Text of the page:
Is 2014 the year of the electric car?

Electric vehicles – in their short lives as part of the mainstream automotive scene they’ve not exactly enjoyed the best PR. Expensive, often weird-looking and hobbled by limited range, lengthy charging times and scant opportunities to plug them in, many motorists have given them one look and quickly turned their attention back to the comforting familiarity of conventional cars.

However, signs are that the picture could be changing. Recent figures show that UK registrations of alternative fuel vehicles surged by 25 per cent in January 2014 compared to the same month in 2013, with electric vehicles (EV) claiming the lion’s share. The overall new car market grew by just 7.6 per cent in the same period.

Individual cases are eye-opening – with 230 sales this January, the Nissan Leaf recorded a 1,000 per cent year-on-year sales improvement and accounted for three quarters of all pure electric vehicle sales. The Leaf was also Norway’s outright best-selling car in January. 650 examples found new homes, compared to 465 VW Golfs. Outselling Europe’s favourite family hatch – now that’s marketing to be proud of!

As more and more new electric vehicles enter the marketplace, research firm IHS predicts that global electric car production will grow by 67 per cent in 2014. As greater numbers of manufacturers join the electric party, economies of scale should see historically steep prices start to ease, potentially making electric more attractive to consumers.

Lower prices might not be the only thing attracting more motorists to the electric car. With the recent launch of BMW’s i3 – and the critical acclaim lavished on it by the delighted automotive media – and the forthcoming i8 sports car, EVs might finally be shedding their slightly geeky, worthy image. Indeed, these models and others like the Tesla S could be in danger of making the electric car cool and aspirational.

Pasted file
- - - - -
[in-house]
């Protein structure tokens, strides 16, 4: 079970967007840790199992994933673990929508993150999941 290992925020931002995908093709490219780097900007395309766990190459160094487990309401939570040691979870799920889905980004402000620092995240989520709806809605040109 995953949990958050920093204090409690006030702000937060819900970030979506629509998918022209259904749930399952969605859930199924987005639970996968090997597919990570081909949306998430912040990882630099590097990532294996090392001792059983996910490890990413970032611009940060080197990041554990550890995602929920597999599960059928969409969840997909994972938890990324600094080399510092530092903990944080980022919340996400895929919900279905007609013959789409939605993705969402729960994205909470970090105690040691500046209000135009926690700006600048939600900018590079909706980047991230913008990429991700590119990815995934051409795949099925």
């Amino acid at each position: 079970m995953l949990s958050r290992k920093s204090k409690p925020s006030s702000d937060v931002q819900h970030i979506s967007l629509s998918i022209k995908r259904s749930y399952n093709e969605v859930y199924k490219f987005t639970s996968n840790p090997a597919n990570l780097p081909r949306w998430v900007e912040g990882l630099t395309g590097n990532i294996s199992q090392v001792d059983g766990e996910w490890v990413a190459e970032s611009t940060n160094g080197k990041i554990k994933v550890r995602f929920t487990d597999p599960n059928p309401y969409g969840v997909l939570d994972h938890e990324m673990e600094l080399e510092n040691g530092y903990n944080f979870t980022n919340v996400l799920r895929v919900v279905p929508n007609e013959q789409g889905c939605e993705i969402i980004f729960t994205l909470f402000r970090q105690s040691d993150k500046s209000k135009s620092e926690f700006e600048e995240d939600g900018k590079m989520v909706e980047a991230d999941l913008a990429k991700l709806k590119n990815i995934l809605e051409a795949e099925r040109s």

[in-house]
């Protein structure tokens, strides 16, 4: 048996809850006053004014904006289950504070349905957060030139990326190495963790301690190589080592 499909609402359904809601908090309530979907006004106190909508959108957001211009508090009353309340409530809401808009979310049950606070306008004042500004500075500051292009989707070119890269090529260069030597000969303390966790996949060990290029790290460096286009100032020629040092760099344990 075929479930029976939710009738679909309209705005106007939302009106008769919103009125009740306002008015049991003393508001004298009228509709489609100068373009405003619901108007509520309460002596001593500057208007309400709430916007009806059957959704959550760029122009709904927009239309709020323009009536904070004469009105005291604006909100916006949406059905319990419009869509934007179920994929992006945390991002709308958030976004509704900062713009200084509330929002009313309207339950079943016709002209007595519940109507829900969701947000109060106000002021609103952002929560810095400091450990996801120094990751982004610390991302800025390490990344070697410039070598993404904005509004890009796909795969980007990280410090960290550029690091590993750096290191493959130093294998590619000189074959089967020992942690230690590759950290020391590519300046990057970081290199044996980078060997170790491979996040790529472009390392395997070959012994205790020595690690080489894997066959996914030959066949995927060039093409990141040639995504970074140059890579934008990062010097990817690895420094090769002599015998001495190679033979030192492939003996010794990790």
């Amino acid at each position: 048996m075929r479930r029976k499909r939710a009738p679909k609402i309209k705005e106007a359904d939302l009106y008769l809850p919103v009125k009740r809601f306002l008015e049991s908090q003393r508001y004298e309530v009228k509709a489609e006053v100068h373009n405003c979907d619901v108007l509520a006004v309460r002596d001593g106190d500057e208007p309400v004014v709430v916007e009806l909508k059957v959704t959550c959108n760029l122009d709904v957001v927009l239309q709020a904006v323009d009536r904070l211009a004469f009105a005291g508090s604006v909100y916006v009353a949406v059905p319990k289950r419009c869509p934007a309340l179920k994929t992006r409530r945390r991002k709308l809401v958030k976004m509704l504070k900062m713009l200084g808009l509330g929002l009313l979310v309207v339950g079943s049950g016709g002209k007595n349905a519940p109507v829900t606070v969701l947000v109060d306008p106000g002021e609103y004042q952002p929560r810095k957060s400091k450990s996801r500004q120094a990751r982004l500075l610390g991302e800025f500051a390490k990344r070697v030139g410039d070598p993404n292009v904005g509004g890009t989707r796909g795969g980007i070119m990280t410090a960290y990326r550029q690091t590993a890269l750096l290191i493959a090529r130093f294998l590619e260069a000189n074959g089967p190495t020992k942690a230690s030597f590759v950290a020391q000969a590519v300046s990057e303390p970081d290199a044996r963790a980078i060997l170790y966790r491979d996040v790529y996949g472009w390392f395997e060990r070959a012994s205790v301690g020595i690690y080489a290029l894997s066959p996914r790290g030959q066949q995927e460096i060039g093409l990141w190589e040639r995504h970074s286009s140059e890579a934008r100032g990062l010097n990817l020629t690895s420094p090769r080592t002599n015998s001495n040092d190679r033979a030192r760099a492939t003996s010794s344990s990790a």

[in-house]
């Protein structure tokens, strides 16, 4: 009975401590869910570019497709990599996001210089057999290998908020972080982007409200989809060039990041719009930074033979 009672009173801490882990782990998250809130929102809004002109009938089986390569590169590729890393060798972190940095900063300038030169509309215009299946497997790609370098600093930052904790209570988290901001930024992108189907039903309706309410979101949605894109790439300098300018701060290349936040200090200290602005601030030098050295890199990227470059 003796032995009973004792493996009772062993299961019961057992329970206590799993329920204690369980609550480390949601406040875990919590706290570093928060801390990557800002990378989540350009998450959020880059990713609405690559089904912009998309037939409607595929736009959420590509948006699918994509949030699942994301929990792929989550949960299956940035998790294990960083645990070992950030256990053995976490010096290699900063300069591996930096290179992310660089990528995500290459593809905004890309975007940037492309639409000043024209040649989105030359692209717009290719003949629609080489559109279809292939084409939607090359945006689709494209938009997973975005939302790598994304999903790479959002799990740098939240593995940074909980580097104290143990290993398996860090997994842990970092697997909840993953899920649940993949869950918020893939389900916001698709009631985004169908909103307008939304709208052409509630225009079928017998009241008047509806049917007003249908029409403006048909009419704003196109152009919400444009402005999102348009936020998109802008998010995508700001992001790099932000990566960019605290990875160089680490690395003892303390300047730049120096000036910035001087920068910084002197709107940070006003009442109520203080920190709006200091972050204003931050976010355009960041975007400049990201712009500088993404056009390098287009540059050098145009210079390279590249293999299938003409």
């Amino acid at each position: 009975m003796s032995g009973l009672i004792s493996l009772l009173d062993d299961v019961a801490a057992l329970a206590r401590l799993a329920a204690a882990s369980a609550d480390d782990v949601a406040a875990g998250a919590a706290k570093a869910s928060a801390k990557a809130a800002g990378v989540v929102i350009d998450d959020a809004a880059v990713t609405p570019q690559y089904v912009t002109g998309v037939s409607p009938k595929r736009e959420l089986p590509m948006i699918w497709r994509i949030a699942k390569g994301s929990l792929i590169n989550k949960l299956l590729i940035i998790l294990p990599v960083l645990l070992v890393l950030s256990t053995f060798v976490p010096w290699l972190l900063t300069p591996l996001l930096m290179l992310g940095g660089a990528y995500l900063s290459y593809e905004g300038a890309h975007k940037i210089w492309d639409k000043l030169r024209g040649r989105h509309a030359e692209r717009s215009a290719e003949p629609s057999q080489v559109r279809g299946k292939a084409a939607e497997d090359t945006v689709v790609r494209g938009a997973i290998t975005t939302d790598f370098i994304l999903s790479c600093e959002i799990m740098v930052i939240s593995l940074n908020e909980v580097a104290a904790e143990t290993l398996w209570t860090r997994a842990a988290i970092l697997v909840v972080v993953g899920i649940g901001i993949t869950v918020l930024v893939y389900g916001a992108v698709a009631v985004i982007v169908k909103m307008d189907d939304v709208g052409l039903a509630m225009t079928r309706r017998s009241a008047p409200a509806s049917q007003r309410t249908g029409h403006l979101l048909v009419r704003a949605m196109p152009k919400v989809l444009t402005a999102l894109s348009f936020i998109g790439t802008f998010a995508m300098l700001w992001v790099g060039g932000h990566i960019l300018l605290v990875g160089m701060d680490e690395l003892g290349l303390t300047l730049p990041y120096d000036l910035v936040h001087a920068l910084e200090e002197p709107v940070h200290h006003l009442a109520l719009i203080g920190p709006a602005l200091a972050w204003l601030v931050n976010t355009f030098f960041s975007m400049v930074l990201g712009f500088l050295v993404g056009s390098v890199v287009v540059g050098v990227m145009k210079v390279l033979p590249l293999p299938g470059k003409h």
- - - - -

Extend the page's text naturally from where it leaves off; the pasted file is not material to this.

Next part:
Another sure sign of the increasing general awareness and acceptance of electric vehicles are tabloid-style press stories about new phenomena like ‘charge rage’ and ‘plug squatting’. These generally involve the furore surrounding incidents of people returning to a car they’d left on charge only to find that someone has unplugged it and hooked the cable up to another car, or non-EV drivers parking in EV spaces.

The technology of charging is improving, as well. While free public plug-in points remain fairly slow and don’t dispel the spectre of range anxiety, delivering only tens of miles worth of charge per hour, Tesla has developed a proprietary system for its own car that it claims can charge at a rate of up to 370 miles per hour.

However, maybe the ultimate indication that 2014 truly is shaping up to be the year of the electric car can be found at those public charging points. In both the UK and USA, plans are afoot to make EV drivers pay to use them. And that’s a mixed PR blessing. Owners are certainly unlikely to be happy, but you can be confident that introducing payment is a sign that EV uptake is reaching a critical mass and reaching a point of commercial success.

If your automotive business needs a bit of extra public relations charge to get it to its desired destination, please contact us at Red Marlin.

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